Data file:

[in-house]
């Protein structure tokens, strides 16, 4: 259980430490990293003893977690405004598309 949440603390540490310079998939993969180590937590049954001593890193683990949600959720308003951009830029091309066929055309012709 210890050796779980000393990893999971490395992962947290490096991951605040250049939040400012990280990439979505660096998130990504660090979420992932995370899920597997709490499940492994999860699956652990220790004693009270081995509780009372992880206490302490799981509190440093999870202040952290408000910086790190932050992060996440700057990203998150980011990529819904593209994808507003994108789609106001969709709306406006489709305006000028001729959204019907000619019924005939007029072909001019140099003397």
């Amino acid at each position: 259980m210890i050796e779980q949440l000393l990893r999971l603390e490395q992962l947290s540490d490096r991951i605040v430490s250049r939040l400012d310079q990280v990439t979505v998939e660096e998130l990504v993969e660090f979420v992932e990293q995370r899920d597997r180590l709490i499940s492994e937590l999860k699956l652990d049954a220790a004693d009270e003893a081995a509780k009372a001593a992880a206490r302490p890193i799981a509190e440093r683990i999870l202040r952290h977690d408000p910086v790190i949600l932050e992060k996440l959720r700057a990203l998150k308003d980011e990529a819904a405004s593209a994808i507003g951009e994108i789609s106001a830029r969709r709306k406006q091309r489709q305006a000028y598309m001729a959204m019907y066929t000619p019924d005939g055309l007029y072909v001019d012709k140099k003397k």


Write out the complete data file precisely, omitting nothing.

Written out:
[in-house]
């Protein structure tokens, strides 16, 4: 259980430490990293003893977690405004598309 949440603390540490310079998939993969180590937590049954001593890193683990949600959720308003951009830029091309066929055309012709 210890050796779980000393990893999971490395992962947290490096991951605040250049939040400012990280990439979505660096998130990504660090979420992932995370899920597997709490499940492994999860699956652990220790004693009270081995509780009372992880206490302490799981509190440093999870202040952290408000910086790190932050992060996440700057990203998150980011990529819904593209994808507003994108789609106001969709709306406006489709305006000028001729959204019907000619019924005939007029072909001019140099003397």
């Amino acid at each position: 259980m210890i050796e779980q949440l000393l990893r999971l603390e490395q992962l947290s540490d490096r991951i605040v430490s250049r939040l400012d310079q990280v990439t979505v998939e660096e998130l990504v993969e660090f979420v992932e990293q995370r899920d597997r180590l709490i499940s492994e937590l999860k699956l652990d049954a220790a004693d009270e003893a081995a509780k009372a001593a992880a206490r302490p890193i799981a509190e440093r683990i999870l202040r952290h977690d408000p910086v790190i949600l932050e992060k996440l959720r700057a990203l998150k308003d980011e990529a819904a405004s593209a994808i507003g951009e994108i789609s106001a830029r969709r709306k406006q091309r489709q305006a000028y598309m001729a959204m019907y066929t000619p019924d005939g055309l007029y072909v001019d012709k140099k003397k």